Atomic haul raises fears of bin Laden terror bomb
By Julian West in New Delhi
Customs officers from Uzbekistan discovered 10 lead-lined containers at a remote border crossing with Kazakhstan at the end of last month. These were filled with enough radioactive material to make dozens of crude weapons, each capable of contaminating a large area for many years.
Military analysts have described such "radiation bombs" as "poor man's nuclear weapons", in which conventional explosives are used to spread radioactive material. The seizure has raised fears that the wealthy bin Laden and his fellow terrorists could be developing the capability to unleash them on the West and Israel.
The consignment was addressed to a company in Quetta, Pakistan, called Ahmadjan Haji Mohammed. Quetta, where border controls are virtually non-existent, is the main Pakistani crossing into southern Afghanistan and only a six-hour drive from Kandahar, the Taliban regime's heartland where bin Laden operates his terror network.
Uzbek border guards were alerted to the lorry shipment when their radiation sensors "went off wildly". The Iranian driver had declared his cargo to be stainless steel, and carried a certificate from Kazakh authorities declaring that it contained no radioactive material.
The Telegraph has learnt that United States intelligence officials in the region believe that the vehicle was carrying strontium 90. This can be used to make a radiation bomb (or radiological weapon, as such a device is also known).
Kazakhstan has denied knowledge of the consignment. But the country houses many of the former Soviet Union's nuclear installations, and illegal shipments of atomic materials - sold by scientists or crime gangs - are known to leave the Central Asian republic. Two years ago, Washington issued portable radiation detectors to Customs agents from several countries in the former Soviet bloc in an attempt to stem the trade.
Although the cargo manifest stated that the shipment was destined for Pakistan, most experts believe that it is unlikely to have been intended for use by Islamabad's military regime. Pakistan, which demonstrated its nuclear capability with six test blasts two years ago, has at least 10 nuclear facilities, all producing radioactive bi-products.
Doug Richardson, the editor of Jane's Missiles said: "Pakistan is quite capable of making a nuclear bomb, so why would they want something like this? Radiation bombs are nuclear dustbin bombs - they're capable of contaminating an area around the explosion and making a city uninhabitable."
Five years ago, Chechen rebels announced that they had planted a radiation bomb in a Moscow park. It was dug up by Russian bomb-disposal experts. Although it would have caused little damage because it was buried, American experts say that such a bomb exploded above ground would be devastating.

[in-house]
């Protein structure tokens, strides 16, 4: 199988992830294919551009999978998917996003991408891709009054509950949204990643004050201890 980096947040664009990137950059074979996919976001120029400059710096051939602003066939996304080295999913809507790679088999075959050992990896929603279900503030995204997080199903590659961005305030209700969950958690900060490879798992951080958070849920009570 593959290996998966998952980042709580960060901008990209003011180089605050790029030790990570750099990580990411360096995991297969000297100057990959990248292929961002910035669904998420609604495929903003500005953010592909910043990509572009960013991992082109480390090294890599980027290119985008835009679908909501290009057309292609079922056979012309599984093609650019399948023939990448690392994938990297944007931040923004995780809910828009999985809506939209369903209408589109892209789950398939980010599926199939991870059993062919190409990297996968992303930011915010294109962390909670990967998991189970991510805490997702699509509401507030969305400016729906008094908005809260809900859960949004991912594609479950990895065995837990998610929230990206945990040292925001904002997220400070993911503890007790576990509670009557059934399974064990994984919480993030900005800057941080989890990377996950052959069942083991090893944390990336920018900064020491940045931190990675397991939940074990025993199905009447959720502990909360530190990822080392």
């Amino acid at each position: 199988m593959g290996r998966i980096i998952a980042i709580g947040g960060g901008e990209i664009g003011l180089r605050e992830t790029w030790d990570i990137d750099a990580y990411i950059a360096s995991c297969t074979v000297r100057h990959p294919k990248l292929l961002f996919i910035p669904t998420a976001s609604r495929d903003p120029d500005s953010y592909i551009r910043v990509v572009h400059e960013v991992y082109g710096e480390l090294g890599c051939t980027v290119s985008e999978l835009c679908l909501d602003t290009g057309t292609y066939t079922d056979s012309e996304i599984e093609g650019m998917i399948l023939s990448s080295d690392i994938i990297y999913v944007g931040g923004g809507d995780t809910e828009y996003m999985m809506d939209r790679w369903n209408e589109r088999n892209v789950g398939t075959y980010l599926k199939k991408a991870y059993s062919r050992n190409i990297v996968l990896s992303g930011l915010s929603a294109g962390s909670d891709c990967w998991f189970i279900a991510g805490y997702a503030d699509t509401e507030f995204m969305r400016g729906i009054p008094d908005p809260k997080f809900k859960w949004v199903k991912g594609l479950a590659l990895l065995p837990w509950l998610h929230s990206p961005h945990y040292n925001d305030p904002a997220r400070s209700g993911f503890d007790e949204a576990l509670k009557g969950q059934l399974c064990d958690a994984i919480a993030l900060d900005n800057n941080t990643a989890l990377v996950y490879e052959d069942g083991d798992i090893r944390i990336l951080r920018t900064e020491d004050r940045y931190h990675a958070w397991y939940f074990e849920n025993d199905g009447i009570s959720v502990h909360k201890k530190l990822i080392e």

Stephen Bryen, the former head of the Pentagon's Defence Technology Security Administration said: "It's an ideal terror weapon, used in a city and especially places such as subways, to cause maximum harm. There is therefore a high possibility that [the seized consignment] was going to terrorist groups in Pakistan and that it might well have been for bin Laden."
Reports that bin Laden has been trying to acquire chemical weapons have been confirmed recently by Western intelligence agencies. Meanwhile, the tightening American net around the ailing terrorist leader, who is being treated by an Iraqi doctor for serious kidney and liver problems, has thrown up evidence of at least two failed bomb plots - in Canada and Jordan - which bin Laden's organisation, Al Quaeda, is said to have planned.
A host of virulently anti-American terrorist groups are based in Afghanistan and Pakistan, in addition to Kashmiri militant factions, and US officials believe that several may be interested in acquiring a radiation weapon. Among them are groups funded and trained by bin Laden, such as Harkat ul Mujahideen, the organisation believed to have carried out the Christmas Eve hijacking of an Indian airliner and the kidnapping and murder of six Western tourists - including two Britons - in Kashmir in 1995.
In addition, large numbers of Islamic terrorists from bin Laden's camps and Pakistan have been fighting in Chechnya, whose rebels once deployed a radiation device. The latest incident heightens American alarm about the smuggling of nuclear materials from the former Soviet Union.
Last week, Madeleine Albright, the US Secretary of State who was visiting Central Asia, said Washington would increase funding for counter-terrorism and cross-border controls. The US has previously provided a small handful of portable radiation detectors in addition to training from the defence department and Customs officers. US advisers have included two American Indian trackers, who have taught local officers how to follow trails through the region's mountains.
20 February 2000: Bin Laden shielded by cult status in Pakistan